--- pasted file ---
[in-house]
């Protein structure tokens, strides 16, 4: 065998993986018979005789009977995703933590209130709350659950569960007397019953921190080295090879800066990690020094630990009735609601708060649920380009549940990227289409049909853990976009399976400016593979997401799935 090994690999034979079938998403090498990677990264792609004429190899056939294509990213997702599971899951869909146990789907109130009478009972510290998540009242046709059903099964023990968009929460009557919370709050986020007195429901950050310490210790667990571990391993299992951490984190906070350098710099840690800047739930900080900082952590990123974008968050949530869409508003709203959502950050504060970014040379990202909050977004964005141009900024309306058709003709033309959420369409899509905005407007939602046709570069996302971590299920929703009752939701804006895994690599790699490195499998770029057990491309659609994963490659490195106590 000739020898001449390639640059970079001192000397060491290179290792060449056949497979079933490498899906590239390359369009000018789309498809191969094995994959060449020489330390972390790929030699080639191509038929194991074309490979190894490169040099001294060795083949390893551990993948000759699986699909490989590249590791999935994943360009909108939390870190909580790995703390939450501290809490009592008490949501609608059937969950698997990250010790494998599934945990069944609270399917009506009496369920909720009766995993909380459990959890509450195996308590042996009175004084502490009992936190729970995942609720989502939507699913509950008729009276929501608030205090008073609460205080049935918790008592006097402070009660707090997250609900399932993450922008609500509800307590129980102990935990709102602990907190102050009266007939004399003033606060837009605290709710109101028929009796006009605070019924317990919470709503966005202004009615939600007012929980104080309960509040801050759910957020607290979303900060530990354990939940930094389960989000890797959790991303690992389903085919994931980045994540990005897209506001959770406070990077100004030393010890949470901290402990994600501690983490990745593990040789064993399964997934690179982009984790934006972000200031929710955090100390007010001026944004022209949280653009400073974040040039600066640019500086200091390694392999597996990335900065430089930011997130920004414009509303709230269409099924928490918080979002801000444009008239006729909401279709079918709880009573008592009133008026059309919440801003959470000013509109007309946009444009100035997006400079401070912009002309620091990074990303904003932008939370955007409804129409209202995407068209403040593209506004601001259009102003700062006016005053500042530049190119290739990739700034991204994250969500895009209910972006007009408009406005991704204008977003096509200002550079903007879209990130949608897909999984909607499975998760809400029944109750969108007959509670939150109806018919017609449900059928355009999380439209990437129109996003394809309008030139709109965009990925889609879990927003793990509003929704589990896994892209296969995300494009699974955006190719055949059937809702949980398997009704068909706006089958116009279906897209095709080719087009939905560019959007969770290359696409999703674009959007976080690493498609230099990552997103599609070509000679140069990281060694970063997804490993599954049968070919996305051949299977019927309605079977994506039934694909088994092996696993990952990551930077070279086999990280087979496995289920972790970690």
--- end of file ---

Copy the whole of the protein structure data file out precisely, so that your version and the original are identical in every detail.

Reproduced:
[in-house]
């Protein structure tokens, strides 16, 4: 065998993986018979005789009977995703933590209130709350659950569960007397019953921190080295090879800066990690020094630990009735609601708060649920380009549940990227289409049909853990976009399976400016593979997401799935 090994690999034979079938998403090498990677990264792609004429190899056939294509990213997702599971899951869909146990789907109130009478009972510290998540009242046709059903099964023990968009929460009557919370709050986020007195429901950050310490210790667990571990391993299992951490984190906070350098710099840690800047739930900080900082952590990123974008968050949530869409508003709203959502950050504060970014040379990202909050977004964005141009900024309306058709003709033309959420369409899509905005407007939602046709570069996302971590299920929703009752939701804006895994690599790699490195499998770029057990491309659609994963490659490195106590 000739020898001449390639640059970079001192000397060491290179290792060449056949497979079933490498899906590239390359369009000018789309498809191969094995994959060449020489330390972390790929030699080639191509038929194991074309490979190894490169040099001294060795083949390893551990993948000759699986699909490989590249590791999935994943360009909108939390870190909580790995703390939450501290809490009592008490949501609608059937969950698997990250010790494998599934945990069944609270399917009506009496369920909720009766995993909380459990959890509450195996308590042996009175004084502490009992936190729970995942609720989502939507699913509950008729009276929501608030205090008073609460205080049935918790008592006097402070009660707090997250609900399932993450922008609500509800307590129980102990935990709102602990907190102050009266007939004399003033606060837009605290709710109101028929009796006009605070019924317990919470709503966005202004009615939600007012929980104080309960509040801050759910957020607290979303900060530990354990939940930094389960989000890797959790991303690992389903085919994931980045994540990005897209506001959770406070990077100004030393010890949470901290402990994600501690983490990745593990040789064993399964997934690179982009984790934006972000200031929710955090100390007010001026944004022209949280653009400073974040040039600066640019500086200091390694392999597996990335900065430089930011997130920004414009509303709230269409099924928490918080979002801000444009008239006729909401279709079918709880009573008592009133008026059309919440801003959470000013509109007309946009444009100035997006400079401070912009002309620091990074990303904003932008939370955007409804129409209202995407068209403040593209506004601001259009102003700062006016005053500042530049190119290739990739700034991204994250969500895009209910972006007009408009406005991704204008977003096509200002550079903007879209990130949608897909999984909607499975998760809400029944109750969108007959509670939150109806018919017609449900059928355009999380439209990437129109996003394809309008030139709109965009990925889609879990927003793990509003929704589990896994892209296969995300494009699974955006190719055949059937809702949980398997009704068909706006089958116009279906897209095709080719087009939905560019959007969770290359696409999703674009959007976080690493498609230099990552997103599609070509000679140069990281060694970063997804490993599954049968070919996305051949299977019927309605079977994506039934694909088994092996696993990952990551930077070279086999990280087979496995289920972790970690």